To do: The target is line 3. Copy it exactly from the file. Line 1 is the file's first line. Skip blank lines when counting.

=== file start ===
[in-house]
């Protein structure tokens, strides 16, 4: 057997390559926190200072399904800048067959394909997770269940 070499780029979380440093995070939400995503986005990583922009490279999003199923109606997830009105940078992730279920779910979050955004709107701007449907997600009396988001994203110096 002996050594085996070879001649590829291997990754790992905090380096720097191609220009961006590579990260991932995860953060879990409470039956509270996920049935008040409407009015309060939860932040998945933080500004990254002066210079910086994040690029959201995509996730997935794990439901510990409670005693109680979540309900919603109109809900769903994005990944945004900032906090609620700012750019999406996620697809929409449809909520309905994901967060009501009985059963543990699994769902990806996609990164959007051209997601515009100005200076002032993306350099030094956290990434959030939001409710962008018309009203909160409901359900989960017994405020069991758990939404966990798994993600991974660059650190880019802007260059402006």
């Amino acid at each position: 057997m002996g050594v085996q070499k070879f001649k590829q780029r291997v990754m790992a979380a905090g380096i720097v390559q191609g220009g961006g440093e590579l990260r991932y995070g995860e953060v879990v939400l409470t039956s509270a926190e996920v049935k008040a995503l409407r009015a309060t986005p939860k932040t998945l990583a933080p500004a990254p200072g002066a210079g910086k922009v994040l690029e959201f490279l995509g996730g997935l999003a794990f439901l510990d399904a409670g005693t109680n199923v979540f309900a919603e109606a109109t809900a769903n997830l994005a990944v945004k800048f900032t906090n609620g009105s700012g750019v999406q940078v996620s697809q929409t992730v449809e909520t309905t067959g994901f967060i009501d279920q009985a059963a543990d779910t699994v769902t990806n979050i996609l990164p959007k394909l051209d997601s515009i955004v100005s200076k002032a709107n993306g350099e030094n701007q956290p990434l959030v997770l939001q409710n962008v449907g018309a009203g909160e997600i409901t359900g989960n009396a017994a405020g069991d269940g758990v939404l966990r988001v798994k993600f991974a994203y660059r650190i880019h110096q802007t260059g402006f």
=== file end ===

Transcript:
């Amino acid at each position: 057997m002996g050594v085996q070499k070879f001649k590829q780029r291997v990754m790992a979380a905090g380096i720097v390559q191609g220009g961006g440093e590579l990260r991932y995070g995860e953060v879990v939400l409470t039956s509270a926190e996920v049935k008040a995503l409407r009015a309060t986005p939860k932040t998945l990583a933080p500004a990254p200072g002066a210079g910086k922009v994040l690029e959201f490279l995509g996730g997935l999003a794990f439901l510990d399904a409670g005693t109680n199923v979540f309900a919603e109606a109109t809900a769903n997830l994005a990944v945004k800048f900032t906090n609620g009105s700012g750019v999406q940078v996620s697809q929409t992730v449809e909520t309905t067959g994901f967060i009501d279920q009985a059963a543990d779910t699994v769902t990806n979050i996609l990164p959007k394909l051209d997601s515009i955004v100005s200076k002032a709107n993306g350099e030094n701007q956290p990434l959030v997770l939001q409710n962008v449907g018309a009203g909160e997600i409901t359900g989960n009396a017994a405020g069991d269940g758990v939404l966990r988001v798994k993600f991974a994203y660059r650190i880019h110096q802007t260059g402006f």